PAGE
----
The Soviet Union was the main supplier of military aid to the Republican Army. This included 1,000 aircraft, 900 tanks, 1,500 artillery pieces, 300 armored cars, 15,000 machine-guns, 30,000 automatic firearms, 30,000 mortars, 500,000 riles and 30,000 tons of ammunition (Thomas, 643). The Soviet Union also sent more than 2,000 personnel, mainly tank crews and pilots, who actively participated in combat, many of them were awarded medals of the Soviet Union and 59 were awarded the title Hero of the

  • The Fiban Revolution: The Causes Of The Cuban Revolution

    2082 Words  | 9 Pages

    with countries hostile to the United States. It gives the President the power to oversee or restrict any and all trade between the United States and its enemies during times of war. Following the embargo that the United States placed on Cuba, the Soviet Union became Cuba 's main ally. In addition to sharing communist ideologies, the two countries also shared military and intelligence

  • The Berlin Wall Essay: The Fall Of East Germany

    1206 Words  | 5 Pages

    During the 1980’s to 1990’s, a time of change came about East Germany, as in the collapse of the Soviet Union as well as the fall of the Berlin Wall. A few decades of poor decisions and corruption had created an unsustainable system that would consequently lead to the collapse of the nation and no doubt the wall that divided it. Reforms that failed, political parties losing favor as well as vision, conflicts with other nations, and the nation’s poor economy were factors that were the cause of the

  • Cold War Conflict

    1148 Words  | 5 Pages

    destroyed many economies and nations, cost many lives, and the suffering of middle eastern countries. Both the United States and Soviet Union thought their ideologies and political views were the best solution for Europe and the rest of the world. The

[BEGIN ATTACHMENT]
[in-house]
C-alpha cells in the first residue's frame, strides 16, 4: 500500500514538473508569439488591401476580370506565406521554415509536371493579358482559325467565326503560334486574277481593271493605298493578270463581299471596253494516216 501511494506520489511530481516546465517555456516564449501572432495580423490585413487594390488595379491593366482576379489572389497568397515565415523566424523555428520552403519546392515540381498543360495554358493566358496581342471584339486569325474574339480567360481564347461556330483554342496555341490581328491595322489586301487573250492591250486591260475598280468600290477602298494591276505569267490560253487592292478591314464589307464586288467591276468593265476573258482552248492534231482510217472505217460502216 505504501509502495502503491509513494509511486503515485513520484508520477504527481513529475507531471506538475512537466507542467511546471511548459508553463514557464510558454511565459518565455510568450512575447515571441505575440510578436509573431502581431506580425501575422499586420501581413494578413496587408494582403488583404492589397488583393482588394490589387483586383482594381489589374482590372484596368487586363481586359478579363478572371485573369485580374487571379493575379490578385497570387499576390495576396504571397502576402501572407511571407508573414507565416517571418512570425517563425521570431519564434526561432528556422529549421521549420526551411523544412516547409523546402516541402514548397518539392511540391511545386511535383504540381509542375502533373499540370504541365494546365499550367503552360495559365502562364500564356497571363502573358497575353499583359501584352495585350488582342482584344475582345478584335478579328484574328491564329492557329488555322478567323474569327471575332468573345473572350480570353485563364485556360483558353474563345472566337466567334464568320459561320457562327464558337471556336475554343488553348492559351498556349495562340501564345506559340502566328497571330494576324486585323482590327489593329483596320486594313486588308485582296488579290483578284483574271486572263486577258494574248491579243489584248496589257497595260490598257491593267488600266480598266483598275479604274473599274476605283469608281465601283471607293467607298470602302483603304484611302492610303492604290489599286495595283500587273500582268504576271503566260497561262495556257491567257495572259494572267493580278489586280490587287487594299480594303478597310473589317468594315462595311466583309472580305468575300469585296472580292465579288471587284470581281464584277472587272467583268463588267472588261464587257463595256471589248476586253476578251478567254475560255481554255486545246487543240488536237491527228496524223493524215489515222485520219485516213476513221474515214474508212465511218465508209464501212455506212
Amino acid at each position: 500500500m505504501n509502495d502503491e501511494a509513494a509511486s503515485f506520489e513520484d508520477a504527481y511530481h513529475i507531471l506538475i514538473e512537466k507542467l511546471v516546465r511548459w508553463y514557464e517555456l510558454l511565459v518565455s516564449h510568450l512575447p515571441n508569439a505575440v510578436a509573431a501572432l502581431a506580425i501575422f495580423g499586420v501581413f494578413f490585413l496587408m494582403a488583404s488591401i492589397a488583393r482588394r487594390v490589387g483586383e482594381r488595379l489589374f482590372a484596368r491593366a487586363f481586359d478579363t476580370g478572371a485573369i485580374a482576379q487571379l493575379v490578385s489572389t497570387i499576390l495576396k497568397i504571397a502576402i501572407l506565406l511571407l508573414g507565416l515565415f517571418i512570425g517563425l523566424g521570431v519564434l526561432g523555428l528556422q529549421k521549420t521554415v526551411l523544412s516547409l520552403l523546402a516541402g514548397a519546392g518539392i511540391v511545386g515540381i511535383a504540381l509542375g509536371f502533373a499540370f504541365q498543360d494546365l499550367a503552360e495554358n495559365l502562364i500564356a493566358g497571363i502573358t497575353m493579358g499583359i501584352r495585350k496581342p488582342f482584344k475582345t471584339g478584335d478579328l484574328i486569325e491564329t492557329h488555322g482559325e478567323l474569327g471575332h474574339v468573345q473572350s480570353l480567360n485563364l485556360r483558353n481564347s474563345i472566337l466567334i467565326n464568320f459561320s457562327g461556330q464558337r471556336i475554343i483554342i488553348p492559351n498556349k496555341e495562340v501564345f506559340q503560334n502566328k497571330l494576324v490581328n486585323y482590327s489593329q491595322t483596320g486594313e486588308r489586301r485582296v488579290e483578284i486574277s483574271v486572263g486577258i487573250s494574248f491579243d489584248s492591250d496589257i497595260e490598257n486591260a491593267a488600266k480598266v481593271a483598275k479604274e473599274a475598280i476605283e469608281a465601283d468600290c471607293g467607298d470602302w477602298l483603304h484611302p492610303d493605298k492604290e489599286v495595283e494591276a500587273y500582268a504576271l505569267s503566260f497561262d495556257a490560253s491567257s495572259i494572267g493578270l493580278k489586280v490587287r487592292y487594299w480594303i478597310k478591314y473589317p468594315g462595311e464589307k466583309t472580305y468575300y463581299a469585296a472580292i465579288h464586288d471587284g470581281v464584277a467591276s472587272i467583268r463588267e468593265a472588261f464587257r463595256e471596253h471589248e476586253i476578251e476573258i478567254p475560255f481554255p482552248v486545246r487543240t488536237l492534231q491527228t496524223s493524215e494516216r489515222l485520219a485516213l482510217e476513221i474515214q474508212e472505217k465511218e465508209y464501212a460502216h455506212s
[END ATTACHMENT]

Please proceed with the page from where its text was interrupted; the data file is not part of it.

• Security Dilemmas In The Cold War Essay

    721 Words  | 3 Pages

    SECURITY DILEMMA BETWEEN THE UNITED NATIONS AND THE SOVIET UNION DURING THE COLD WAR Abstract The Cold War which was occurred since 1945 until 1991 has brings out the security dilemma between blocks of United States and Soviet Union. The security dilemma is a state of weapons dependence that become a policy of a country as if for the states interests defense of a country but actually it is for threaten other countries. The security dilemma which occur more than 40 years, brings many issues in

  • The Importance Of The Battle Of Stalingrad

    1044 Words  | 5 Pages

    the battle was the turning point of World War II. The Battle of Stalingrad was the deadliest battle is World War II. Many people were injured and also there was a lot of chaos. The Battle of Stalingrad was a strategic battle in the southwestern Soviet Union. The Germans started World War II but they just lost all the battles in this war. There are many aspects as to why the Germans wanted war against the city of Stalingrad but the Germans suffered a heavy loss. The Second World War

  • Espionage In The Cold War

    1829 Words  | 8 Pages

    political and military tension between the United States and the Soviet Union. Both nations had opposing ideologies, different views on capitalism and communism, and wanted power for global supremacy. For this reason, the Soviet Union employed espionage, fearing that capitalist nations would bring the downfall of communism. Soviet espionage was organized and ran by the Komitet Gosudarstvennoy Bezopasnosti (Комитет Государственной

  • Propaganda In The Cold War: Washington's Dove Of Peace

    1253 Words  | 6 Pages